I don’t think that one should rule out the possibly that Delegate Marshall’s comments were taken out of context.  After all, as Bob Holsworth points out (courtesy of Jason Kenney at Bearing Drift) no one fights harder for children with autism than Bob Marshall.  If he viewed such a condition as “punishment from God”, I doubt he would care too much about the topic.  In addition, if these comments were made on Thursday, why, with all of our instant communication, did it take several days for this comment to be made public?  As you well know, I greatly appreciate many of Delegate Marshall’s efforts in the General Assembly on key issues like abortion, states rights, and health care freedom and therefore so badly want to believe the best in this situation.  Nevertheless, assuming he was misunderstood, I fear that his comments have given great encouragement to those who oppose him and his politics.  Either way, it makes my heart heavy.  Delegate Marshall, you know I admire your principles and your courage.  This can’t be the real you.  And if this comment is just a misunderstanding, don’t let it destroy your good works.

2 Replies to “Oh Bob…”

  1. I have helped Bob Marshall on several previous campaigns, and I know he is a person who very thoughtful and kind toward his fellow citizens. We all say something that comes out a bit more harsh than we intended; even good friends will sometimes disappoint with the occasional gaff.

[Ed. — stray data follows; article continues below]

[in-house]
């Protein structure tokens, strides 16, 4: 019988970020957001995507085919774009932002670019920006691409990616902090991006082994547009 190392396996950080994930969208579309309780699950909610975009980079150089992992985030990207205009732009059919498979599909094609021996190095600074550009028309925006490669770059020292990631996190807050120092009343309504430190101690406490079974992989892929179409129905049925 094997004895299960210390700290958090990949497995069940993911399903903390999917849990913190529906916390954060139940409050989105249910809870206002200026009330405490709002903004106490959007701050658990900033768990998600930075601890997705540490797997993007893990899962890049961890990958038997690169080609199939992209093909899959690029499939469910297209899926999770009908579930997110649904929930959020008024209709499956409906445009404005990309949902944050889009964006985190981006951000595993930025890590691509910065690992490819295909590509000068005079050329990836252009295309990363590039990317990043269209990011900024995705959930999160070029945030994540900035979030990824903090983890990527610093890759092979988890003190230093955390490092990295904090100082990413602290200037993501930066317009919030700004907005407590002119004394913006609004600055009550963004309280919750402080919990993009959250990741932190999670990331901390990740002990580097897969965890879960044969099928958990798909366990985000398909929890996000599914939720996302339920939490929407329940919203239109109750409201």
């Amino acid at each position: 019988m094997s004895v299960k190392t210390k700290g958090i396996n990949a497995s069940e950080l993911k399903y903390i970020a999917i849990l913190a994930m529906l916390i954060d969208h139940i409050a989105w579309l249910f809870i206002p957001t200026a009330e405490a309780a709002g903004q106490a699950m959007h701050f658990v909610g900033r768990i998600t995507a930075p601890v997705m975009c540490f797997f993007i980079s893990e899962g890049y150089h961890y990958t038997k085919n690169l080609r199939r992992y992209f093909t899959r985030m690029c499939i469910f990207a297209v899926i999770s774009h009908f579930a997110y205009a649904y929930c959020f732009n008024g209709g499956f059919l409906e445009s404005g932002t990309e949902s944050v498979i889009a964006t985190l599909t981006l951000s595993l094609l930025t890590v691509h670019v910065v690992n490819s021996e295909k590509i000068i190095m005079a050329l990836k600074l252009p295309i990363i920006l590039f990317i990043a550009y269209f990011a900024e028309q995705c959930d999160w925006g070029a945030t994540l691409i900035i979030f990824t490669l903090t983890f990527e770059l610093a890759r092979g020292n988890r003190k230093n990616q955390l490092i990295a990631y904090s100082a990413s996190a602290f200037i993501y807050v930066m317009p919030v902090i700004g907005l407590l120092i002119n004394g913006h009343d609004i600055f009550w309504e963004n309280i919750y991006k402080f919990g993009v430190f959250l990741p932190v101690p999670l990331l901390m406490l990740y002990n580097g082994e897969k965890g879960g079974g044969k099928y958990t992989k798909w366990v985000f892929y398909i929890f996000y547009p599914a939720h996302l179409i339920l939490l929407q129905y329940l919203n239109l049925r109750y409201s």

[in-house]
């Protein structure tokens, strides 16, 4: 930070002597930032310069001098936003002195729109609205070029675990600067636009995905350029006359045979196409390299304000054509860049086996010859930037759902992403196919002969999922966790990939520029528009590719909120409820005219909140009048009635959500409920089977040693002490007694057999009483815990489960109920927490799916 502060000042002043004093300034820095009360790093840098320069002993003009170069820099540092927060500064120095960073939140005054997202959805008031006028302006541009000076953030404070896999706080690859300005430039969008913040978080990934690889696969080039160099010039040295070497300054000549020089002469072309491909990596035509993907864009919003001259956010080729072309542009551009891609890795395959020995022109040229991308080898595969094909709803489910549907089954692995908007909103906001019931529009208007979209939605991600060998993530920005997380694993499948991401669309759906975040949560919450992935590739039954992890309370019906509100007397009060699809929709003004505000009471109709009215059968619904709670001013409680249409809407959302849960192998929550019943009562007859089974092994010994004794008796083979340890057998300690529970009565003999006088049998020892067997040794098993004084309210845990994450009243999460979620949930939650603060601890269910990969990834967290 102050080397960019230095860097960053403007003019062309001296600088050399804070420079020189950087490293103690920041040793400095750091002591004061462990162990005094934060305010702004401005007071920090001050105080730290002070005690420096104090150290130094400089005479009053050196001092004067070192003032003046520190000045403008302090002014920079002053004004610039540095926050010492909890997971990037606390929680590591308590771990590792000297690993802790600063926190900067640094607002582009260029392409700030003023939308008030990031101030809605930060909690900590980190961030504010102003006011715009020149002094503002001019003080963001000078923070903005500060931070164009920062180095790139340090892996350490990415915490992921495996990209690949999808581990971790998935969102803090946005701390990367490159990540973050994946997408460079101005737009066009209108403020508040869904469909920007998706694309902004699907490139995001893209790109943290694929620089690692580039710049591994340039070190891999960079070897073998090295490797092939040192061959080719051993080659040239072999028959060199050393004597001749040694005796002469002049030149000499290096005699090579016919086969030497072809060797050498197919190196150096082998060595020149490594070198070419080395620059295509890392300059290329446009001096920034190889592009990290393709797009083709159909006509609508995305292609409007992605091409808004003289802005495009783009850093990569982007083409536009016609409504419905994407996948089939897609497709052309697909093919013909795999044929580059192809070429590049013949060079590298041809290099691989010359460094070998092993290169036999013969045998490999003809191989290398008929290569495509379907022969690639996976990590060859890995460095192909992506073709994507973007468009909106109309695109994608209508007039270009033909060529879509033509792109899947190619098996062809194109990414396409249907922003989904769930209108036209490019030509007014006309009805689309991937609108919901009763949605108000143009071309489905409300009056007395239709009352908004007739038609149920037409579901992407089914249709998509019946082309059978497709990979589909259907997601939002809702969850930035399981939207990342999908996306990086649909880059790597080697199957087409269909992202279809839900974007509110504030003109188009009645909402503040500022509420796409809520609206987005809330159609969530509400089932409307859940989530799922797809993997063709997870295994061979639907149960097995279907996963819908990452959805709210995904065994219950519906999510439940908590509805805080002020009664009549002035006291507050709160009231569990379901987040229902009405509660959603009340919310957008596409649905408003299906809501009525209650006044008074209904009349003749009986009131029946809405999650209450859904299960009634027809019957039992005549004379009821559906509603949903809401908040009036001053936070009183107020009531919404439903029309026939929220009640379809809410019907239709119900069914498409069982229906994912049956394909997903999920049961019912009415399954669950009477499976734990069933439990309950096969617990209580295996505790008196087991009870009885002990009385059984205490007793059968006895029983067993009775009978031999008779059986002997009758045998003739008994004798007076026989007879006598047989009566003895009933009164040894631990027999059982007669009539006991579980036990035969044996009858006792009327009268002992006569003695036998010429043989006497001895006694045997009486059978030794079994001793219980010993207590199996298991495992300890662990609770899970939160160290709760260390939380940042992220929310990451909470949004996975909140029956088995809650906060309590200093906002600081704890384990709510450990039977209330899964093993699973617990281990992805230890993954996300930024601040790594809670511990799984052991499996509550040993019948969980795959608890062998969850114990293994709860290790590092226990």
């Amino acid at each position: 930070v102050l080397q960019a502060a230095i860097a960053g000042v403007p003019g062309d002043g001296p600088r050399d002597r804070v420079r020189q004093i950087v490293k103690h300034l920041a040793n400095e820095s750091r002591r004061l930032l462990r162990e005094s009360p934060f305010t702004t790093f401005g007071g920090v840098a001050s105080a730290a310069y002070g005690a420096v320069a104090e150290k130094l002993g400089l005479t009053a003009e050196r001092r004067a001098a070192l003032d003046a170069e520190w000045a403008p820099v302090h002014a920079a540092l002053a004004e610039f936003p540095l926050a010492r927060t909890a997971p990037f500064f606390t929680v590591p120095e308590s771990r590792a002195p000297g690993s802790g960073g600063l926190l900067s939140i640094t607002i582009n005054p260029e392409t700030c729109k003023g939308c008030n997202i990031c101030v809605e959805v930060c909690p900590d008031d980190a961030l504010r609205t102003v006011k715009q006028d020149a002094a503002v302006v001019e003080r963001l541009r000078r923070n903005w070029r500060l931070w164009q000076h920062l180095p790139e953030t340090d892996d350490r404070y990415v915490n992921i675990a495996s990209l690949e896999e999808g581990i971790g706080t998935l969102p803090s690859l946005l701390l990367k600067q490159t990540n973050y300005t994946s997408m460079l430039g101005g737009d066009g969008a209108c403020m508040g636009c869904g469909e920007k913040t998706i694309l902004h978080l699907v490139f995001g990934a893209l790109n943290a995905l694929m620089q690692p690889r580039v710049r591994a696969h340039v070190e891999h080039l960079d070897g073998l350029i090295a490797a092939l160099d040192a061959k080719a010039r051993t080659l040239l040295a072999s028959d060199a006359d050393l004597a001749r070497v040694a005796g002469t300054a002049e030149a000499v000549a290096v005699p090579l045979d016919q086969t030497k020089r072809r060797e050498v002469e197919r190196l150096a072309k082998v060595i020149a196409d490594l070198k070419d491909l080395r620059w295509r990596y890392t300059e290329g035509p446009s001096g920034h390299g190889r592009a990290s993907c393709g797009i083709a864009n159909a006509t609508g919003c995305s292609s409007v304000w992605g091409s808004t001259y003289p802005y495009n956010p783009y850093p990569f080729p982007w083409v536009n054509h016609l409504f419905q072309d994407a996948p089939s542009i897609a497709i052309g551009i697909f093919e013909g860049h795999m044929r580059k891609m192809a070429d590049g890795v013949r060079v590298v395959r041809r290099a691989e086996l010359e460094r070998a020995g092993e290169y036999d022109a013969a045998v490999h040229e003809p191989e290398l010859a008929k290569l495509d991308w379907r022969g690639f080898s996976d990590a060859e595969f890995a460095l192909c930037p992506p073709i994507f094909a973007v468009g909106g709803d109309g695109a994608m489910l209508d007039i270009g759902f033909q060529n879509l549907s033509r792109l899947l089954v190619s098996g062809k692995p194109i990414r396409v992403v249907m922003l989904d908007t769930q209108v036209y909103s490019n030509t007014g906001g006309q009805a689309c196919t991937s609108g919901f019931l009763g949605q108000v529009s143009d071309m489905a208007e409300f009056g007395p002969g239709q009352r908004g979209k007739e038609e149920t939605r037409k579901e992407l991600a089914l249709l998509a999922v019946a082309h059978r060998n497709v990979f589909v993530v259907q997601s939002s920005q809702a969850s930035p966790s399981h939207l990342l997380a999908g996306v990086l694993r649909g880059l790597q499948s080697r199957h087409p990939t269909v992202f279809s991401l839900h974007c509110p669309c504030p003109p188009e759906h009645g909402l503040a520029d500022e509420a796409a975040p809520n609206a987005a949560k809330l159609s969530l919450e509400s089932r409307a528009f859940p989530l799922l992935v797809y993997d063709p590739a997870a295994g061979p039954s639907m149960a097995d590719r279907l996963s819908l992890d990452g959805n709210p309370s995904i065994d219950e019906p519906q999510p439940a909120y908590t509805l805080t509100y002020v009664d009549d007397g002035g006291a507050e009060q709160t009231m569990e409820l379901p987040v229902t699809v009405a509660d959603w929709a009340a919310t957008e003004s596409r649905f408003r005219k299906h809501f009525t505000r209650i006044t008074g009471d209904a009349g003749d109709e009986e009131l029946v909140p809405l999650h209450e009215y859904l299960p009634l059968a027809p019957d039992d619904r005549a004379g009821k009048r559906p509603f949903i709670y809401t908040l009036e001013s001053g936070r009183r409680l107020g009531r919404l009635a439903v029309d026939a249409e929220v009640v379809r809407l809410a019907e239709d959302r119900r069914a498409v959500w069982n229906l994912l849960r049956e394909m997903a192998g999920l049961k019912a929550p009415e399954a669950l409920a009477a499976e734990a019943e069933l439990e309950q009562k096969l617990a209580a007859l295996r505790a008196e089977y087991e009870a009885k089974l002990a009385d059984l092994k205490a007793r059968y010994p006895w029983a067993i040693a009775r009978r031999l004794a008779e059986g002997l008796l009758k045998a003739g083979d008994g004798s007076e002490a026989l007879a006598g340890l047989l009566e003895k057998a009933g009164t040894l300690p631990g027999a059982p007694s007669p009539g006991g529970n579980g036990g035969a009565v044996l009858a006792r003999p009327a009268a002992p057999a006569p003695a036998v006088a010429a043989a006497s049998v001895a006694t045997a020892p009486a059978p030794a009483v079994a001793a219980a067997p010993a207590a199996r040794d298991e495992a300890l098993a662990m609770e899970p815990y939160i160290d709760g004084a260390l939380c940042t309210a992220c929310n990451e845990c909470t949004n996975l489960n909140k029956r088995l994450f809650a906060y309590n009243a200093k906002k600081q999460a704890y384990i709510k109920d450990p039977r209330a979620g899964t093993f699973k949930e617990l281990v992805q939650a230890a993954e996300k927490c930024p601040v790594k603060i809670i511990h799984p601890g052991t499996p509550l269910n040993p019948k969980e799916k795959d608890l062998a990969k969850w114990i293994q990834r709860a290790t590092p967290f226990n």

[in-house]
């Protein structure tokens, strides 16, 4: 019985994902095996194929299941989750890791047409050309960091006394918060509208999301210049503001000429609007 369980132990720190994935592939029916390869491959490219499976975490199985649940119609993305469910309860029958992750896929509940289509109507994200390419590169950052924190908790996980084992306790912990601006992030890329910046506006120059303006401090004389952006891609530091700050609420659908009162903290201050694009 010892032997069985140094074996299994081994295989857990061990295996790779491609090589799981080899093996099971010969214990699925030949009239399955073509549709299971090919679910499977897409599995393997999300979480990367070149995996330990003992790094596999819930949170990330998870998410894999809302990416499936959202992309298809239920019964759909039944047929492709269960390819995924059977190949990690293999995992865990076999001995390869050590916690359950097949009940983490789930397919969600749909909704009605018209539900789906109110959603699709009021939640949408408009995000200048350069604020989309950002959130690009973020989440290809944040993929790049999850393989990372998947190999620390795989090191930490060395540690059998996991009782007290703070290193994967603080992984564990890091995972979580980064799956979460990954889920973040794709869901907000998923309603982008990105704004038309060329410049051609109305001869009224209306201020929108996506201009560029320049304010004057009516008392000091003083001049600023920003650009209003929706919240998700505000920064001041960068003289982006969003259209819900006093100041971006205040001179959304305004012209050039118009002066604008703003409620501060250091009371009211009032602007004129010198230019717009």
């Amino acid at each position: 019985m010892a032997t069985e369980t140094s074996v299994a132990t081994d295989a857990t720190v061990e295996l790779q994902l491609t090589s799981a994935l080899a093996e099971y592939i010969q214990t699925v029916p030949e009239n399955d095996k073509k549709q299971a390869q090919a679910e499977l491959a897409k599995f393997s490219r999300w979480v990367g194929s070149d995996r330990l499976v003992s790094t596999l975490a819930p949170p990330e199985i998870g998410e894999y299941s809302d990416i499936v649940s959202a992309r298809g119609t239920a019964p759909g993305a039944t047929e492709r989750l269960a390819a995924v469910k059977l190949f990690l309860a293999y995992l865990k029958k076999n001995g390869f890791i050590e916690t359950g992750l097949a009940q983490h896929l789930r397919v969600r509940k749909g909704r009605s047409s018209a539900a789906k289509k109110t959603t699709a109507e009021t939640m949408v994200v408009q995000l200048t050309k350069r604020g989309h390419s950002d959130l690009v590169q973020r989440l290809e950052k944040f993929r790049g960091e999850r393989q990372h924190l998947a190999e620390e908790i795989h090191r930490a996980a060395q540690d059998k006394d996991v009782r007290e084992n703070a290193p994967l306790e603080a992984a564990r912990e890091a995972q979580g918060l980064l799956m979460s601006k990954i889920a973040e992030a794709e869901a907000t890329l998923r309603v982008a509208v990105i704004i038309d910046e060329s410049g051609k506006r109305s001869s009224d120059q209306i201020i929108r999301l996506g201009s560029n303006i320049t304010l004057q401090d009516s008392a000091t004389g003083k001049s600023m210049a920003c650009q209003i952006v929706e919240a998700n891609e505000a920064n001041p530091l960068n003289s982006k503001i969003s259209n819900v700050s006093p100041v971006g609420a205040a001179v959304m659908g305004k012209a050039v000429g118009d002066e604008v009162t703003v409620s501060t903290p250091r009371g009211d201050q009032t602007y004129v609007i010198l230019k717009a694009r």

There are sound clips on several blogs of Bob saying exactly what he has been accused of saying, so he is only adding to the problem by claiming that we are all merely “misinterpreting” or taking his words out of context.

    Remember the lessons of Watergate and Lewinski-gate, Bob. Just come clean, make a sincere apology. Do not claim that the people are too stupid to understand what you said, especially given that the audio is all over the web, confirming your gaff.

    I am wondering what medical research Bob Marshall is referring to when he says that births after an abortion experience a higher level of defects? Is the higher rate, if it exists, attributable to the prior abortion, or does the prior abortion have no influence on the defect. Are the defects caused by some other factor, such as disease, or after-effect of an illness?

    In statistical analysis, one must prove correlation and cause and effect among the data, as it interrelates. For example, as hemlines rise, so does the stock market, but there is no cause and effect between hemlines and stock prices.

    I also rather doubt that there is any substantial body of evidence that would lead anyone to conclude that disease or birth defects are most likely attributable to God’s wrath. If this were so, why would God punish just a few who had abortions and not all who had abortions?

  2. The only Jewish GOPer in the U.S. House of Representatives is poised to become its second-highest ranking Republican.

    Rep. Eric Cantor (R-Va.) is likely to ascend to the minority whip position in the House after another GOP lawmaker, Roy Blunt of Missouri, stepped down from the post on Nov. 6.

    Cantor, 45, has served as chief deputy whip for the past six years and has been considered a rising star in the Republican Party pretty much since his election to the House in 2000.

    As someone who could appeal to two key constituencies—Jews and conservatives—Cantor’s name was even floated this summer as a possible vice-presidential pick for John McCain, although it doesn’t appear as if he were seriously considered for the position. He also played a key role in negotiations over an economic bailout bill earlier this fall, offering conservative alternatives to the package originally proposed by the Bush administration.